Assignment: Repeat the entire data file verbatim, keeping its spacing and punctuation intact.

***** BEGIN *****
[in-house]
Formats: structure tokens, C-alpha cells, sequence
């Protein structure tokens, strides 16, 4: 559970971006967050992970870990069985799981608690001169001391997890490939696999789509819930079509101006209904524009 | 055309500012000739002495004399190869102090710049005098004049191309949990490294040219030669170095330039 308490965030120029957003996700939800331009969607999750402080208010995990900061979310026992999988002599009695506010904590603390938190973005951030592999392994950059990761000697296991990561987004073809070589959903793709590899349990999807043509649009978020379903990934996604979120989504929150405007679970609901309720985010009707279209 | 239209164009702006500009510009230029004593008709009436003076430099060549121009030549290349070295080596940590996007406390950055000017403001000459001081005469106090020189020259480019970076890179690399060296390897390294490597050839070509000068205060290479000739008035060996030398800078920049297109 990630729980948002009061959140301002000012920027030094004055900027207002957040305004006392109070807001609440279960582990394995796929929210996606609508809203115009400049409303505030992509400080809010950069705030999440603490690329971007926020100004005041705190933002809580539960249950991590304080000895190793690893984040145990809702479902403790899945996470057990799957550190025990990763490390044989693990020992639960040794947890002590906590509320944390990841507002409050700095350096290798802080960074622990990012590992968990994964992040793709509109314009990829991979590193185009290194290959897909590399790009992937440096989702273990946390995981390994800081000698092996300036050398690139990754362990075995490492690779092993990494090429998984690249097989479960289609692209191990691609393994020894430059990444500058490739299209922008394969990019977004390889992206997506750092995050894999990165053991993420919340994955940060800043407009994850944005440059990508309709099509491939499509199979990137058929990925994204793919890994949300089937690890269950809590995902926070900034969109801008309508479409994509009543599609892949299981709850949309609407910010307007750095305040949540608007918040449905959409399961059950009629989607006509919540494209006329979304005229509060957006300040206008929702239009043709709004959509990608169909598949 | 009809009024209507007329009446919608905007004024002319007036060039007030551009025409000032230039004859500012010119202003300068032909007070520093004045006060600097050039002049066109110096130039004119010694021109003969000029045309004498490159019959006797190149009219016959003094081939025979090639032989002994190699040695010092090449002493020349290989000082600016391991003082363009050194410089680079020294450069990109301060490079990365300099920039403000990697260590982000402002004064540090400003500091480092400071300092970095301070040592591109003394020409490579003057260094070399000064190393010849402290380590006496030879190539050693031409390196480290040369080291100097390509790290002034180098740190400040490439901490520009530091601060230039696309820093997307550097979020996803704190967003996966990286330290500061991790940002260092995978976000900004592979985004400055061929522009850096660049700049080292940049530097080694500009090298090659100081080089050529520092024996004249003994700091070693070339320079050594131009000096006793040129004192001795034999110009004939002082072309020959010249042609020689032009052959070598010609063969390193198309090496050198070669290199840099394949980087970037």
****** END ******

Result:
[in-house]
Formats: structure tokens, C-alpha cells, sequence
């Protein structure tokens, strides 16, 4: 559970971006967050992970870990069985799981608690001169001391997890490939696999789509819930079509101006209904524009 | 055309500012000739002495004399190869102090710049005098004049191309949990490294040219030669170095330039 308490965030120029957003996700939800331009969607999750402080208010995990900061979310026992999988002599009695506010904590603390938190973005951030592999392994950059990761000697296991990561987004073809070589959903793709590899349990999807043509649009978020379903990934996604979120989504929150405007679970609901309720985010009707279209 | 239209164009702006500009510009230029004593008709009436003076430099060549121009030549290349070295080596940590996007406390950055000017403001000459001081005469106090020189020259480019970076890179690399060296390897390294490597050839070509000068205060290479000739008035060996030398800078920049297109 990630729980948002009061959140301002000012920027030094004055900027207002957040305004006392109070807001609440279960582990394995796929929210996606609508809203115009400049409303505030992509400080809010950069705030999440603490690329971007926020100004005041705190933002809580539960249950991590304080000895190793690893984040145990809702479902403790899945996470057990799957550190025990990763490390044989693990020992639960040794947890002590906590509320944390990841507002409050700095350096290798802080960074622990990012590992968990994964992040793709509109314009990829991979590193185009290194290959897909590399790009992937440096989702273990946390995981390994800081000698092996300036050398690139990754362990075995490492690779092993990494090429998984690249097989479960289609692209191990691609393994020894430059990444500058490739299209922008394969990019977004390889992206997506750092995050894999990165053991993420919340994955940060800043407009994850944005440059990508309709099509491939499509199979990137058929990925994204793919890994949300089937690890269950809590995902926070900034969109801008309508479409994509009543599609892949299981709850949309609407910010307007750095305040949540608007918040449905959409399961059950009629989607006509919540494209006329979304005229509060957006300040206008929702239009043709709004959509990608169909598949 | 009809009024209507007329009446919608905007004024002319007036060039007030551009025409000032230039004859500012010119202003300068032909007070520093004045006060600097050039002049066109110096130039004119010694021109003969000029045309004498490159019959006797190149009219016959003094081939025979090639032989002994190699040695010092090449002493020349290989000082600016391991003082363009050194410089680079020294450069990109301060490079990365300099920039403000990697260590982000402002004064540090400003500091480092400071300092970095301070040592591109003394020409490579003057260094070399000064190393010849402290380590006496030879190539050693031409390196480290040369080291100097390509790290002034180098740190400040490439901490520009530091601060230039696309820093997307550097979020996803704190967003996966990286330290500061991790940002260092995978976000900004592979985004400055061929522009850096660049700049080292940049530097080694500009090298090659100081080089050529520092024996004249003994700091070693070339320079050594131009000096006793040129004192001795034999110009004939002082072309020959010249042609020689032009052959070598010609063969390193198309090496050198070669290199840099394949980087970037």